The owners of a property on the eastern border of St. Charles that could usher in nearly 400 multifamily residences to the city brought a cart to the city council Monday night. In response, aldermen said they'd rather see the horse first.
The Petkus property is 27 acres located off Smith Road in an unincorporated area between St. Charles and West Chicago. Last October, representatives presented a plan to St. Charles aldermen showing the property could accommodate 416 apartments or condos in buildings stretching as high as four stories. Several St. Charles aldermen rejected that density unless a significant number of those residences became senior housing.
With that feedback, the ownership team returned to aldermen Monday night with a different vision. The team wanted aldermen to move forward with annexation in trade for capping the density of any residential development to slightly less than 400 units. The buildings would still stretch as high as four stories.
While the density appeared headed in the right direction, the number seemed hypothetical. The owner does not have a contract with a developer. There were no concept drawings, no price points on the units, no site plans for the positioning of the buildings, no information on the financing for the construction or details on building materials. All those are facets aldermen typically see before moving forward with any significant annexation.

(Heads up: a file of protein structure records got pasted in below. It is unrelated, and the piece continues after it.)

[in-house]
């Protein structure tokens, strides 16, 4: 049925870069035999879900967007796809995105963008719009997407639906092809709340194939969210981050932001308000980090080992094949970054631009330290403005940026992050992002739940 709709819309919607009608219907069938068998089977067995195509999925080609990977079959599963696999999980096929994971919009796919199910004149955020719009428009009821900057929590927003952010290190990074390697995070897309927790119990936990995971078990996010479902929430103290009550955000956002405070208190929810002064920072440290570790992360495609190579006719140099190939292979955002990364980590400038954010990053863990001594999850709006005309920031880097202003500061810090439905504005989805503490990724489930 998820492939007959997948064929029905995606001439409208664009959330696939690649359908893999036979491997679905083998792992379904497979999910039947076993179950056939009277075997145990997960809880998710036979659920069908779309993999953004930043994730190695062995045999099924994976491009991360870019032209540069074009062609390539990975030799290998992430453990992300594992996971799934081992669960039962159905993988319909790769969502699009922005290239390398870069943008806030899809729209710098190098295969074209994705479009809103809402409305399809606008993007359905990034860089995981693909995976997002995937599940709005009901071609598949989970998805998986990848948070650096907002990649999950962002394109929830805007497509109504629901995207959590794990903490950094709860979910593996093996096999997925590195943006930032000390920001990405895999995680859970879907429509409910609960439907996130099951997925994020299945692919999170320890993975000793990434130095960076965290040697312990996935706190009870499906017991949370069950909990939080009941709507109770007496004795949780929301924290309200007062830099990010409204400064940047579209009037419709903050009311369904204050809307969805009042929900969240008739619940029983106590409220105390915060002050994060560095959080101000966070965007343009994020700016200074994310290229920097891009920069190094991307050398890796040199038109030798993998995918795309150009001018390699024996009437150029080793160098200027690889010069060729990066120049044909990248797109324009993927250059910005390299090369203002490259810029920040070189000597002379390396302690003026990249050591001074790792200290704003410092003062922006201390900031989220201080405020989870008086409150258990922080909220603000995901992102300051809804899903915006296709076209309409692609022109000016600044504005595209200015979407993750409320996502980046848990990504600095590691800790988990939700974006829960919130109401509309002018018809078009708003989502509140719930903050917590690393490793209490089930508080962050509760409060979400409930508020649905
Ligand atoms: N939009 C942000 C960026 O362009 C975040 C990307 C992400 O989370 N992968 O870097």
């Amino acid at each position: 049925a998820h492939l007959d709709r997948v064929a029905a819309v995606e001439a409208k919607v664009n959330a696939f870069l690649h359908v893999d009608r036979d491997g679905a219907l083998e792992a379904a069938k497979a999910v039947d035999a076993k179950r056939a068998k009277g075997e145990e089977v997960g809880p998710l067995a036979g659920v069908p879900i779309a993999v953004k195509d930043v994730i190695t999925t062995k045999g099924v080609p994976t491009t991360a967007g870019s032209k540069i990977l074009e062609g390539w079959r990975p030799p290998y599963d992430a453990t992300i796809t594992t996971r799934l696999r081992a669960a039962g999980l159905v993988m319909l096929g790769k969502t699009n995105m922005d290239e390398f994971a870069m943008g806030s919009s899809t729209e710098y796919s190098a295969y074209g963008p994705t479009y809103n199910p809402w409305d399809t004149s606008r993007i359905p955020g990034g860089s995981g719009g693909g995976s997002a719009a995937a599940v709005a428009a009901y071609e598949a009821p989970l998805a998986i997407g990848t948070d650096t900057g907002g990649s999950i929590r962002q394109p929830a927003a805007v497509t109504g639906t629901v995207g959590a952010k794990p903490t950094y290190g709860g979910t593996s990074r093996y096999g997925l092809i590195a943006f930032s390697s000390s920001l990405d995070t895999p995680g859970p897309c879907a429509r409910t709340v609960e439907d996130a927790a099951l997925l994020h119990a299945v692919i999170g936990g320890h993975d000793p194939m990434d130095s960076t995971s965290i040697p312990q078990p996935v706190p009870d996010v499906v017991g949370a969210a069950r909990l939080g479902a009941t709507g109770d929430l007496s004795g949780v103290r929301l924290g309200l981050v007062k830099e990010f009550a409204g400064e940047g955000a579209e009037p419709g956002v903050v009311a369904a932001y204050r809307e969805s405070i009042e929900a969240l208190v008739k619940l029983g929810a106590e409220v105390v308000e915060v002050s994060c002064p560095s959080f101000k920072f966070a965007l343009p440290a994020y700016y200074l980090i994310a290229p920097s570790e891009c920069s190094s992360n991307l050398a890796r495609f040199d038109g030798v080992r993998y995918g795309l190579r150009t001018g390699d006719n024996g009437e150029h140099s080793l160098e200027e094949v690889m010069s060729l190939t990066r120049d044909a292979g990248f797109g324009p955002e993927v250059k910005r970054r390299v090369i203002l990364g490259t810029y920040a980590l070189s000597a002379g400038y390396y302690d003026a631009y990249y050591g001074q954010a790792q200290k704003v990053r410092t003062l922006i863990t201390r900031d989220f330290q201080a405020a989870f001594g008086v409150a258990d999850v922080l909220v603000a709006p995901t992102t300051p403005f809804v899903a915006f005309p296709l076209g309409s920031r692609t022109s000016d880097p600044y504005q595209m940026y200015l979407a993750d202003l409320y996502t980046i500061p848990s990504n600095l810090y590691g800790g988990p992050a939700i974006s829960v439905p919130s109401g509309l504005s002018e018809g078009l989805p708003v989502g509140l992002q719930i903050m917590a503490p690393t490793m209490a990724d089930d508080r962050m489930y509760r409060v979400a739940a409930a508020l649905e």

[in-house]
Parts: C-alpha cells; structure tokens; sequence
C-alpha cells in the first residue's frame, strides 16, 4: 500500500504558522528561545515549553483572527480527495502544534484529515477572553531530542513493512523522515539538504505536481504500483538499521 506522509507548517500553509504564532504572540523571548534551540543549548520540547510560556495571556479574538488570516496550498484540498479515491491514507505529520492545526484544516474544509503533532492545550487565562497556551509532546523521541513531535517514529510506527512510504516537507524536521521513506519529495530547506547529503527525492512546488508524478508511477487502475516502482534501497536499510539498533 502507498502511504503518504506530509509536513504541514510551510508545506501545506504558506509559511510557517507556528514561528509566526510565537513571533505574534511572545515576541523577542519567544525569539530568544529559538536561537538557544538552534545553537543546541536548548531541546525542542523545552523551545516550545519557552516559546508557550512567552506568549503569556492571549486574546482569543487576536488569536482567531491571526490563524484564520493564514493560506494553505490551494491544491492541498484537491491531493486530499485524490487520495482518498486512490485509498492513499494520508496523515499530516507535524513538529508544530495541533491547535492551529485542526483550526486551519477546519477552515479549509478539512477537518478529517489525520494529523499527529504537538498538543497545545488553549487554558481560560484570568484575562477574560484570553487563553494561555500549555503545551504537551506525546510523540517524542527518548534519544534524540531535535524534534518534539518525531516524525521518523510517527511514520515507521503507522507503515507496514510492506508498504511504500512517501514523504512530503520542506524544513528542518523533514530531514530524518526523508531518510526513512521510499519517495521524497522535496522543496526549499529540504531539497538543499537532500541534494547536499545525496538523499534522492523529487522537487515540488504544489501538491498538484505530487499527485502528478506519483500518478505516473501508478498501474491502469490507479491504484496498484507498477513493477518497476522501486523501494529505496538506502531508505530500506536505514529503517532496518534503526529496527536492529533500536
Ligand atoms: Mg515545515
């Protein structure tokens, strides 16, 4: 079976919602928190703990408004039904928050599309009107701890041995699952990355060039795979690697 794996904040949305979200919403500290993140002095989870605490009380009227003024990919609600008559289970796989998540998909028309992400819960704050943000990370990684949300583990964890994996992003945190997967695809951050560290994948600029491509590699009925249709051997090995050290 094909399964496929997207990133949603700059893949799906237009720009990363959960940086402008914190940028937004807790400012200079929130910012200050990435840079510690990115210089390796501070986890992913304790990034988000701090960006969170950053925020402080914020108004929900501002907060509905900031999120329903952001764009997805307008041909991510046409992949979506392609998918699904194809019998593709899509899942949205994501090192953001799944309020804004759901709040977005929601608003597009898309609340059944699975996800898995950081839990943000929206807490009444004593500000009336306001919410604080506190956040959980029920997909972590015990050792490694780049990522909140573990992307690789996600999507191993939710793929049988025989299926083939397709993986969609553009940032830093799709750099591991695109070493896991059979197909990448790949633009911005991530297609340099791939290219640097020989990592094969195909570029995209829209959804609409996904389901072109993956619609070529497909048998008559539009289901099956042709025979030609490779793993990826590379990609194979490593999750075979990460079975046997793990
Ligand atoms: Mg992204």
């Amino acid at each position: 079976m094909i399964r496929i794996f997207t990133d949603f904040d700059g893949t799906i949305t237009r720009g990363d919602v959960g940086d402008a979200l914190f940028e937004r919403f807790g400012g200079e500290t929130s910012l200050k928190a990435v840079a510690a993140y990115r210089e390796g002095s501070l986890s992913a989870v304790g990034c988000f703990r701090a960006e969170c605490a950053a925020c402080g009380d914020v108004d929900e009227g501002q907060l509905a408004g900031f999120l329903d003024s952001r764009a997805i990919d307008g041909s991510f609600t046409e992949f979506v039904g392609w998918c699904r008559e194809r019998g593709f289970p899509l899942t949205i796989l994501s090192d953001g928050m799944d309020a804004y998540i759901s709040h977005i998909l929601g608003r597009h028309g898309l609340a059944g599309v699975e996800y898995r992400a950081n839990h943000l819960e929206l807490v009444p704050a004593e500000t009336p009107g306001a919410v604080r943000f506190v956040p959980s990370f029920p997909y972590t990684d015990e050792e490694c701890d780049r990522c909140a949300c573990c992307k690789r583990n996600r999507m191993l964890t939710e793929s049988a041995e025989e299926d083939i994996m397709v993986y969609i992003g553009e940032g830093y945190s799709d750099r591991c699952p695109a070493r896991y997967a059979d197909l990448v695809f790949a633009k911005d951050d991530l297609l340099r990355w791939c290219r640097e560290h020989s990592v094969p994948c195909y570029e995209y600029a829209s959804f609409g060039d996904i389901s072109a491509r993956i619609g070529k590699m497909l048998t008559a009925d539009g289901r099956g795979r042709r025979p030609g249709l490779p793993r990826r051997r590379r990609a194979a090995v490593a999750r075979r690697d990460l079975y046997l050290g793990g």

Kevin Carrara, an attorney for the property owner, told aldermen they shouldn't fear that lack of detail. It will come when the owner finds a developer.
"This is a contract," he said. "There will be no surprises. All the control is here. The city controls the future development of this property."
Carrera explained having the annexation before the development proposal allows the owner to market the land with more certainty about what can be built on the site.
Aldermen said that's great for the owner. But the strategy was putting the cart before the horse from the city's perspective.
"I see no reason to annex this property without a plan, period," said Alderman Todd Bancroft. "The fact that there's uncertainty, that's the development business. It's going to have uncertainty and risk. I understand what the advantages are for your client. I just don't see a reason for us to annex without a plan. My advice is go get a developer and bring us a plan."
That feedback should be good news to the city's neighbors in West Chicago. West Chicago's director of community development sent St. Charles a letter last week urging denial of the annexation at this stage.
"West Chicago objects to the ongoing request by the property owner to secure density approvals as part of the annexation process," the letter reads. "This approach does not provide residents of adjacent properties, including West Chicago residents in the Cornerstone Lake area, any vision of certainty of what will be built there. Factors such as building design, placement and massing are all important factors and should be identified as part of any proposal for density. Approvals for density without these corresponding details results in a premature entitlement for land use without including the appropriate conditions for site development."